Grappling with the 'Mel factor'
Disney launches a campaign to shift attention from Gibson's travails and to his film 'Apocalypto.'

By Claudia Eller | Times Staff Writer
Posted November 22, 2006

Even before Mel Gibson's drunken, anti-Semitic tirade this summer, his upcoming film "Apocalypto" was a tough sell.

Graphically violent, subtitled and cast with relatively unknown actors who speak their lines in an obscure dialect, Gibson's tale of a collapsing Mayan civilization was already outside Hollywood's mainstream fare. Then came Gibson's humiliating drunken driving arrest on a Malibu highway in July, which overnight threatened to turn the Oscar-winning director from the film's biggest asset into its biggest liability.

Starting Thanksgiving night, distributor Walt Disney Studios kicks off a campaign aimed at shifting attention from Gibson's foibles and onto his movie. Up against what the industry is calling "the Mel factor," the director will appear on a prime-time special on Disney's ABC network, hoping to blunt any damage that he may have caused "Apocalypto."

Hosted by Diane Sawyer, who snared Gibson's first post-arrest interview last month, ABC is devoting an hour to the Dec. 8 release. The program was arranged before Gibson's arrest, and includes footage the network shot on location while he was filming in Mexico. ABC has been heavily promoting the program, advertising it on such hit shows as "Desperate Housewives."

Gibson, who co-wrote and produced the movie but does not appear in it, also agreed to a similar prime-time special on Univision's weekly news magazine show "Aqui y Ahora" ("Here and Now") on Nov. 30 with co-host Teresa Rodriguez as part of a promotional blitz aimed at Latinos. One night before "Apocalypto" debuts in theaters, Gibson is scheduled as a guest on "The Tonight Show With Jay Leno."

Disney Studios Chairman Dick Cook believes that moviegoers can separate Gibson's off-screen behavior from his work behind the camera. He noted that the filmmaker once before defied dismal predictions by turning "The Passion of the Christ" into a global blockbuster.

"The public is smart enough to differentiate what happens in someone's personal life and their professional life," Cook said. "And, while we knew the marketing mountains we'd have to go up, you realize the movie is in the hands of someone who has conquered all these obstacles before and succeeded in an extraordinary way."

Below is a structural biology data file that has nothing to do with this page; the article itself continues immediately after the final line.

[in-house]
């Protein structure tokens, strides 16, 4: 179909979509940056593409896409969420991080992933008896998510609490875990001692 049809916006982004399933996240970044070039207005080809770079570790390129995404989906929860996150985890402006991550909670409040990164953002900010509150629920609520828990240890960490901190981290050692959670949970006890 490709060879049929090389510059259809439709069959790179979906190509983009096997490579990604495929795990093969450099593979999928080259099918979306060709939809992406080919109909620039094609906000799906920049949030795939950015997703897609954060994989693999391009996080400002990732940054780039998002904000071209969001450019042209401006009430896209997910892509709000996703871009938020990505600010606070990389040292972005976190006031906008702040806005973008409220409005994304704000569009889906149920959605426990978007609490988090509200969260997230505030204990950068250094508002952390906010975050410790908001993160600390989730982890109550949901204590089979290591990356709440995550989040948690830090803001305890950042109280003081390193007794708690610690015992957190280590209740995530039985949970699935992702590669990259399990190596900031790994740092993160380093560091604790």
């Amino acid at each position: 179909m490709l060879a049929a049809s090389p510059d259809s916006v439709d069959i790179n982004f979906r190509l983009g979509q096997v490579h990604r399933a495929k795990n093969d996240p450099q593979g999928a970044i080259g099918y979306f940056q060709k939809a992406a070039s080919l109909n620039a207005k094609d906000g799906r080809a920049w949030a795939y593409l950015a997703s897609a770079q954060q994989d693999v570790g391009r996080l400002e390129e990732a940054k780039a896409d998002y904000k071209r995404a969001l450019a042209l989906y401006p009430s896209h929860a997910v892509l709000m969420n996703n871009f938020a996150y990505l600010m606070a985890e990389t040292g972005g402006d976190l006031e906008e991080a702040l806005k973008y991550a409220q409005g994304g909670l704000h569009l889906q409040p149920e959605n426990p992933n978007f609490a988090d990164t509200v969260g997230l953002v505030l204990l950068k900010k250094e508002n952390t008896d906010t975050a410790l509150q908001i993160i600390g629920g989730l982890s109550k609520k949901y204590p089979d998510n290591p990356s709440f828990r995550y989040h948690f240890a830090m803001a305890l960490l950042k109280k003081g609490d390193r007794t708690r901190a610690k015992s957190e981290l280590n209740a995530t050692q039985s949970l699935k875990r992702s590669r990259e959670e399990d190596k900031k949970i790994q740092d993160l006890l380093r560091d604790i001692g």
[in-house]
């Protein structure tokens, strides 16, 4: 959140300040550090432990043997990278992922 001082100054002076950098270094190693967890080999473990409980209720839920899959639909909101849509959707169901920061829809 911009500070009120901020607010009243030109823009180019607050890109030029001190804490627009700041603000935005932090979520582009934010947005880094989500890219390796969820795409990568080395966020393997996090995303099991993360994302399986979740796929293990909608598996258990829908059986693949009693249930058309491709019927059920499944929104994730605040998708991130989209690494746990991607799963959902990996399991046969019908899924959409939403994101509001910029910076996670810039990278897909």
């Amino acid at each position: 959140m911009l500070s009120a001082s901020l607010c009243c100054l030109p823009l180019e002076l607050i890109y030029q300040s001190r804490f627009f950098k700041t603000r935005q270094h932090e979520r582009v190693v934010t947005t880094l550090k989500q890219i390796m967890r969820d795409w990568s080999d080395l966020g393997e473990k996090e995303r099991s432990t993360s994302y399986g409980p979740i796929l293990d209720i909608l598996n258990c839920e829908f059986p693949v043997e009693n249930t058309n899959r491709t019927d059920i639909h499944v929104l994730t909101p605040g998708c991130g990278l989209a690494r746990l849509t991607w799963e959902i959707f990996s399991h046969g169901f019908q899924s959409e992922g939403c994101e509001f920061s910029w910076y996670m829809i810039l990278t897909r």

Nonetheless, it's uncertain whether Gibson's fans are ready to forgive him, let alone embrace an R-rated movie that he has made on a topic unfamiliar to most audiences.

"I don't envy Disney — they have an uphill battle," "Spider-Man" producer Laura Ziskin said. "It looks like a hard sell to begin with. He's the tool with which to market it, and he has a black mark against him."

Disney plans to position "Apocalypto" as a riveting action adventure, opening the movie on more than 2,000 screens. Its publicity materials, trailer and TV spots play up the film as a visceral, "heart-stopping" story of a man who makes a daring escape from a world on the brink of destruction to save himself, his pregnant wife and their child.

Despite Gibson's DUI arrest, Disney still is treating him as an important selling point: Gibson narrated many of the TV and radio spots, which started airing this week as part of an aggressive ad buy, and is seen on camera talking about the movie.

Gibson, 50, was arrested July 28. He was reported to have made a number of profane and anti-Semitic remarks to officers, including the statement "Jews are responsible for all the wars in the world." As part of a plea agreement, Gibson agreed to attend Alcoholics Anonymous meetings, appear in public service announcements and pay $1,300 in fines.

In the days after Gibson's arrest, Cook called Gibson and his publicist, Alan Nierob, to assure them that Disney still supported the film and would release it as planned. The studio, however, was concerned whether Gibson's alcohol rehabilitation would interfere with his ability to deliver a finished print on time.

Last month, Nierob launched Gibson's public comeback by arranging a two-part taped interview with Sawyer on ABC's "Good Morning America." Gibson apologized for his anti-Semitic remarks, said he was ashamed and acknowledged his long struggle with alcohol.

Nierob and Disney are hoping Gibson's public mea culpa will blunt any new media frenzy that could be reignited by the attention Gibson will undoubtedly get with the release of the movie.

"We're not running from anything," Nierob said. "We've already addressed his DUI arrest publicly."

Nierob has kept a tight hold on his client's promotional activities and has been working closely with Cook and his team to carefully craft a publicity and marketing strategy to focus media attention on the film. Outside of the Sawyer interview, Nierob said, nothing about the campaign has changed as a result of the DUI.

"We're marketing it in a straight-ahead manner and focusing 100% on the movie itself," Cook said. "Obviously, it's an unbelievable cinematic achievement and we're dealing with the talent of Mel Gibson the filmmaker."

Cook said that the studio had no choice but to gloss over Gibson's personal problems.

"You ignore it — there's no other way," he said.
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